Frequent incidences of food safety disasters around the globe are often caused by simple mistakes or faulty processes in a food or beverage factory which lead to sickness, injury, and even death for those who consume contaminated products. In addition to the human tragedy, these contamination incidents lead to the expense of product recalls, loss of confidence in a company’s brand, and ultimately loss of revenue. The result of improper cleaning is costly to a plant in violation of food and beverage industry safety regulations.
Food and beverage companies constantly aim to lower operational expenditure and reducing waste to lower the cost of production without impacting product quality. However, when a CIP process is in operation, production uptime is stopped. This impacts profitability. As a result, two tendencies manifest themselves which are both negative to the business:
- When a problem occurs, there is a natural reaction to avoid seeking the root cause of the problem. Such an intervention could involve even more time-consuming maintenance work.
- With the risk of contamination at the forefront of most operators’ minds, the tendency of the CIP operator is to overcompensate with increased cleaning time.
Fortunately, new CIP technologies alleviate the above problems because of significant improvements in efficiency:
- More advanced CIP automation enables dramatic reductions in trouble-shooting time in the event of a problem, cutting what once took hours to perform into minutes of diagnostics.
- An optimized CIP process can reduce cleaning times significantly.
High consumption of energy and water
Efficiency improvement does not only focus on reducing cycle time, and energy, water, and chemical consumption. Existing clean-in-place (CIP) processes are time intensive and waste large amounts of energy, water, and chemicals. New innovations in CIP technology allow plant operators to cut costs in an environment friendly manner while still conforming to regulatory safety standards.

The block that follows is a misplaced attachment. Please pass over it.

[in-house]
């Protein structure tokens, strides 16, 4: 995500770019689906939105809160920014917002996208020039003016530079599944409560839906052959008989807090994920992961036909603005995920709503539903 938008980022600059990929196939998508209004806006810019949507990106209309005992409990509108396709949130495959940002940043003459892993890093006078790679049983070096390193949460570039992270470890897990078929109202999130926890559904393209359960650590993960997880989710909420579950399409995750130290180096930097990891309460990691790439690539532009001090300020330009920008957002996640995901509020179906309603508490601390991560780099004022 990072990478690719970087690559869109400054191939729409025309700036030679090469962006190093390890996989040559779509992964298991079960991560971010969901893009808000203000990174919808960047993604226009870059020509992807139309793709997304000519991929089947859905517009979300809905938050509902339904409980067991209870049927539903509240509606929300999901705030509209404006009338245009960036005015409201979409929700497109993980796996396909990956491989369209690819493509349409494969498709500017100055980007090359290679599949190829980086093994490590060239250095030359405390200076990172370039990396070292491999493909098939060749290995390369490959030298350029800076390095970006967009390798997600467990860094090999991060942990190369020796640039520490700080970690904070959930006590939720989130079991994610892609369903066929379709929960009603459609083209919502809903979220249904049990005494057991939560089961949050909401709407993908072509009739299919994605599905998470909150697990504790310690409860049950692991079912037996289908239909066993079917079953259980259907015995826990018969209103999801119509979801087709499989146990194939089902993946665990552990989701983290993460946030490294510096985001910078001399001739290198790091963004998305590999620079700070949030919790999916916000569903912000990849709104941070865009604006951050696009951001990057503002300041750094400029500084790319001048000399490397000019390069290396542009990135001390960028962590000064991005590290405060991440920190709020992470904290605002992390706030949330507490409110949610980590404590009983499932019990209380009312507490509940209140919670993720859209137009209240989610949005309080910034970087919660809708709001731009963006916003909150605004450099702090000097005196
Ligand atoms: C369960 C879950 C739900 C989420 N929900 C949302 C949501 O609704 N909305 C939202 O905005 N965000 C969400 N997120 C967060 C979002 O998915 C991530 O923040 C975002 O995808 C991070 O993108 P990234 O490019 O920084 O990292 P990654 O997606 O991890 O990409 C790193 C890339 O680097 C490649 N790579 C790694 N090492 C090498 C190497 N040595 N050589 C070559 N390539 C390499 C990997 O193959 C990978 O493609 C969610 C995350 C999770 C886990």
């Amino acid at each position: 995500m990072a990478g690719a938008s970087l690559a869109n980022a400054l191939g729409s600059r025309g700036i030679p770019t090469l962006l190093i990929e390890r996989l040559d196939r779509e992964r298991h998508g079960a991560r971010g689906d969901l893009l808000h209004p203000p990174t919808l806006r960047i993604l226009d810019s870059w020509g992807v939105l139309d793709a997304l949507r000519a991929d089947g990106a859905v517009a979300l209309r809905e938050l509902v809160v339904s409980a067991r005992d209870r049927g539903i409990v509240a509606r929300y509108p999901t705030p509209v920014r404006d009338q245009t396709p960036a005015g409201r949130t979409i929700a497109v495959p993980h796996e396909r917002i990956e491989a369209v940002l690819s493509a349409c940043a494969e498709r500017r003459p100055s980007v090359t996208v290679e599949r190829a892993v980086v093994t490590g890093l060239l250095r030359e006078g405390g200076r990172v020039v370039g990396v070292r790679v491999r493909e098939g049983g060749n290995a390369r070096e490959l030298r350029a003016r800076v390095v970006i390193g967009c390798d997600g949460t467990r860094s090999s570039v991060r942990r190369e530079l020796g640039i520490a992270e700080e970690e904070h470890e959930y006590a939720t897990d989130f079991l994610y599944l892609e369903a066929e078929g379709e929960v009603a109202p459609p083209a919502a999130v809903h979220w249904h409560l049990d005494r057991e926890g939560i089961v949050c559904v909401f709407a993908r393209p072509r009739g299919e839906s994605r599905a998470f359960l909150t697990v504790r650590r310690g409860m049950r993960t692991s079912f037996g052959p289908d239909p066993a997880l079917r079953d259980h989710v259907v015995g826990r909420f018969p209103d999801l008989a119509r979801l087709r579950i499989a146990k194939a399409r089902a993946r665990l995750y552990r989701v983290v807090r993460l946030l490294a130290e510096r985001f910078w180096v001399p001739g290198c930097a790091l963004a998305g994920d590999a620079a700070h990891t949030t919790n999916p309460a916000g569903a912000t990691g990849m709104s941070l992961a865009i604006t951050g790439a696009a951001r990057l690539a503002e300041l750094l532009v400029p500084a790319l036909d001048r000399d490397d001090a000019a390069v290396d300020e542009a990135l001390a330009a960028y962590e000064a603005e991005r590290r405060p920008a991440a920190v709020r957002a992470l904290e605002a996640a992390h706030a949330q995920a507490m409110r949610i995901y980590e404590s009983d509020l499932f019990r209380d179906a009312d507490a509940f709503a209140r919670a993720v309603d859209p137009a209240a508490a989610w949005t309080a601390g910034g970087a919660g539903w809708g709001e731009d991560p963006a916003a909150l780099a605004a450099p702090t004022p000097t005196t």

Dairy products filling line (Source – GEA)
While every food and beverage processing plant’s requirements are different and details will vary, experience has shown the most successful approach for CIP is based on these pillars:
- Effective & efficient design
- Energy efficiency
- Automation optimization
Effective & efficient design
Efficiencies can be gained by introducing smaller, decentralized CIP systems to the plant. This approach reduces the amount of energy required to transport heated chemicals through long pipes to far corners of the production installation. The shorter distances for delivery of detergents, saves water, energy, and time.
Up to 30% in energy savings can be gained by making improvements to inefficient, outdated equipment components that waste electricity and by modifying wasteful business processes. Examples include introducing variable speed drives rather than fixed speed drives so that operators can specify the flow rate within the recipe parameters. On the process side, adjustments can be made by better balancing rinsing time to rinsing volume.
The implementation of production adapted cleaning, through advanced automation systems that automatically adapt cleaning processes depending on the information returned via sensors and monitors, will improve cleaning results, reduce downtime, and secure food safety. The most advanced cleaning systems continuously monitors production parameters and indicates the CIP needs.
Controls, sensors and alarms are all elements of automation that enable dashboards to be implemented and key performance indicators (KPIs) to be set. Automation improves the quality of information available and allows tighter control of the various parts of the cleaning process (such as creating parameters around the opening and closing of valves and pump operation). It is important that the automation architecture is open; this enables the CIP processing equipment to communicate with other process equipment such as tanks or pasteurizers. Integrated “status check” ability streamlines the efficiency of the operation.